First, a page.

Thomas Nast. "Christmas Flirtation."
New York: Harper's Weekly, Supplement, December 23, 1882. 13 1/2 x 18. Double folio. Wood engraving. Very good condition.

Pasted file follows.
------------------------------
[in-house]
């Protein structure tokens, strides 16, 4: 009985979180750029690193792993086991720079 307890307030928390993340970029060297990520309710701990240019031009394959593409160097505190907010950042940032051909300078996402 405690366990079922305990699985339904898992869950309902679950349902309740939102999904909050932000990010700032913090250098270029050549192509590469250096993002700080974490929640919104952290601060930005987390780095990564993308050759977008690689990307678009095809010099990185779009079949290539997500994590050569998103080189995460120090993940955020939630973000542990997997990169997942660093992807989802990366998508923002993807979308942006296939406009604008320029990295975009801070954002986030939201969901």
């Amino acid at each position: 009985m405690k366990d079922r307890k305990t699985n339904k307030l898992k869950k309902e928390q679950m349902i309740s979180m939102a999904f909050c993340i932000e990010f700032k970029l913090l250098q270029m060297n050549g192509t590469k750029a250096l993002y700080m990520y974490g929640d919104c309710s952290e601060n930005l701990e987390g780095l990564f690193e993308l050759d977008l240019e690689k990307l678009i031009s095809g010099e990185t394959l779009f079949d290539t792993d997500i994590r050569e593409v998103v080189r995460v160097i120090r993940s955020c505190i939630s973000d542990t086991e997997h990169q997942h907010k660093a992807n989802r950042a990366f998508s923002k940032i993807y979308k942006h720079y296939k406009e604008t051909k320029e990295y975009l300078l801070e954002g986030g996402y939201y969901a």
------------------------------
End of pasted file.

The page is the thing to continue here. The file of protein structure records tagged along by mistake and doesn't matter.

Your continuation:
Harper's Weekly, a newspaper in the last half of the nineteenth and early twentieth century, presented a mixture of news stories, gossip, poetry, and most notably, wood-engraved illustrations. Amongst the most famous of the illustrators who worked for the magazine was Thomas Nast, "father" of American political cartoonists. During the second half of the nineteenth century, Nast became the most significant illustrator of American political and social issues, and his pointed images exerted a great impact on public opinion. More than a mere cartoonist, Nast was an innovator of icons, popularizing or instituting many now familiar subjects such as the Republican elephant, the Democratic donkey, John Bull, Uncle Sam, and Columbia. Perhaps his most lasting creation was his interpretation of Santa Claus, modeled from Clement Moore's Visit from Saint Nicholas, which persists as our present-day image of St. Nick himself.